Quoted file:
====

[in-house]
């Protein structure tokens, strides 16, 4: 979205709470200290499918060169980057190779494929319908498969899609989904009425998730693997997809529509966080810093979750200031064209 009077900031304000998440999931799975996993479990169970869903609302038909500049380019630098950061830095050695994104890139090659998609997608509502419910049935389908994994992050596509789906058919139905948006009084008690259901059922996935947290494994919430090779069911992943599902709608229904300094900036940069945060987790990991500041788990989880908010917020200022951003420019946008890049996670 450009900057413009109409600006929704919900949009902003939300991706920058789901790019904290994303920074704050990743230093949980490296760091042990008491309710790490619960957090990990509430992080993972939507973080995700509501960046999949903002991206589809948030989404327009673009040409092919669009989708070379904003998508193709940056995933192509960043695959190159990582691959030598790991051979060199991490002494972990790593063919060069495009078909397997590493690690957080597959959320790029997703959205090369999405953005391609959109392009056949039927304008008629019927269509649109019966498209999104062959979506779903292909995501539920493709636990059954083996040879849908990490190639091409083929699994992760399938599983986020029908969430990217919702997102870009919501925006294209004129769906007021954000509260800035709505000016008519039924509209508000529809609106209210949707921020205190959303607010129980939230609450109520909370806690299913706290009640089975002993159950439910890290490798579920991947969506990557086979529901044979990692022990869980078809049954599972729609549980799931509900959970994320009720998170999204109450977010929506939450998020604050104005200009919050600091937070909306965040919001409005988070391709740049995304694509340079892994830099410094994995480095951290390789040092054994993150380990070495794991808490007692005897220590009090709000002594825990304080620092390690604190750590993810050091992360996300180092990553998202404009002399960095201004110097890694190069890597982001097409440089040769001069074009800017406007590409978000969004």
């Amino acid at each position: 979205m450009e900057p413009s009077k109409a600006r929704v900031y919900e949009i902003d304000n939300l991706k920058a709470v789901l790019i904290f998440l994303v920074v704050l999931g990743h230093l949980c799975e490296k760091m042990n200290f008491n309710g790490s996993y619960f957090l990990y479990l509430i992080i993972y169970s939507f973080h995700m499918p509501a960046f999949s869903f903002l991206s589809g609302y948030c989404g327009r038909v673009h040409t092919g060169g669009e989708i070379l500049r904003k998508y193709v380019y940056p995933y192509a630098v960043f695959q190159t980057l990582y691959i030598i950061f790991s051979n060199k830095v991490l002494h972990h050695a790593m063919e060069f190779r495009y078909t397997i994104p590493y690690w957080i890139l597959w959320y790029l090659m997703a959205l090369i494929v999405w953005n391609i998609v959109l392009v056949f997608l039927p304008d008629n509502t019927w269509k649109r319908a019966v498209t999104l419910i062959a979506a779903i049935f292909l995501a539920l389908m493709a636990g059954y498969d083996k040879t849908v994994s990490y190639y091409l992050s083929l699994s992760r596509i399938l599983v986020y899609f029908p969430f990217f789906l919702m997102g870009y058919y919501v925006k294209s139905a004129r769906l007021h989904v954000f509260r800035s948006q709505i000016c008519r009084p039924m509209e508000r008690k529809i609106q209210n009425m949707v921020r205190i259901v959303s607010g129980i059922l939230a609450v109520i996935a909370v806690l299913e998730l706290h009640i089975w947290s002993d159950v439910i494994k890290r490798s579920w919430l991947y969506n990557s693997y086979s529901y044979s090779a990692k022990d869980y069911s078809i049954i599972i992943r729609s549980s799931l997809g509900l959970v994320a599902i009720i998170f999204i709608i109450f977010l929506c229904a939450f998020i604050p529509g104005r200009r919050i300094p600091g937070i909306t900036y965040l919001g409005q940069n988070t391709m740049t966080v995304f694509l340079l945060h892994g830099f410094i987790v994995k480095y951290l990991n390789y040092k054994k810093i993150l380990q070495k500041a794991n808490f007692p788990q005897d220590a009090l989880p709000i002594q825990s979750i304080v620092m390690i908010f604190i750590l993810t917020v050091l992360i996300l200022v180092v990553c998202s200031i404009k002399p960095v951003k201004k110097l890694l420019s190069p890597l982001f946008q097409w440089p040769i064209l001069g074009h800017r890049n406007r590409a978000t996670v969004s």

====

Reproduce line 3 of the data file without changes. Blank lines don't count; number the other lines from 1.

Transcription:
């Amino acid at each position: 979205m450009e900057p413009s009077k109409a600006r929704v900031y919900e949009i902003d304000n939300l991706k920058a709470v789901l790019i904290f998440l994303v920074v704050l999931g990743h230093l949980c799975e490296k760091m042990n200290f008491n309710g790490s996993y619960f957090l990990y479990l509430i992080i993972y169970s939507f973080h995700m499918p509501a960046f999949s869903f903002l991206s589809g609302y948030c989404g327009r038909v673009h040409t092919g060169g669009e989708i070379l500049r904003k998508y193709v380019y940056p995933y192509a630098v960043f695959q190159t980057l990582y691959i030598i950061f790991s051979n060199k830095v991490l002494h972990h050695a790593m063919e060069f190779r495009y078909t397997i994104p590493y690690w957080i890139l597959w959320y790029l090659m997703a959205l090369i494929v999405w953005n391609i998609v959109l392009v056949f997608l039927p304008d008629n509502t019927w269509k649109r319908a019966v498209t999104l419910i062959a979506a779903i049935f292909l995501a539920l389908m493709a636990g059954y498969d083996k040879t849908v994994s990490y190639y091409l992050s083929l699994s992760r596509i399938l599983v986020y899609f029908p969430f990217f789906l919702m997102g870009y058919y919501v925006k294209s139905a004129r769906l007021h989904v954000f509260r800035s948006q709505i000016c008519r009084p039924m509209e508000r008690k529809i609106q209210n009425m949707v921020r205190i259901v959303s607010g129980i059922l939230a609450v109520i996935a909370v806690l299913e998730l706290h009640i089975w947290s002993d159950v439910i494994k890290r490798s579920w919430l991947y969506n990557s693997y086979s529901y044979s090779a990692k022990d869980y069911s078809i049954i599972i992943r729609s549980s799931l997809g509900l959970v994320a599902i009720i998170f999204i709608i109450f977010l929506c229904a939450f998020i604050p529509g104005r200009r919050i300094p600091g937070i909306t900036y965040l919001g409005q940069n988070t391709m740049t966080v995304f694509l340079l945060h892994g830099f410094i987790v994995k480095y951290l990991n390789y040092k054994k810093i993150l380990q070495k500041a794991n808490f007692p788990q005897d220590a009090l989880p709000i002594q825990s979750i304080v620092m390690i908010f604190i750590l993810t917020v050091l992360i996300l200022v180092v990553c998202s200031i404009k002399p960095v951003k201004k110097l890694l420019s190069p890597l982001f946008q097409w440089p040769i064209l001069g074009h800017r890049n406007r590409a978000t996670v969004s």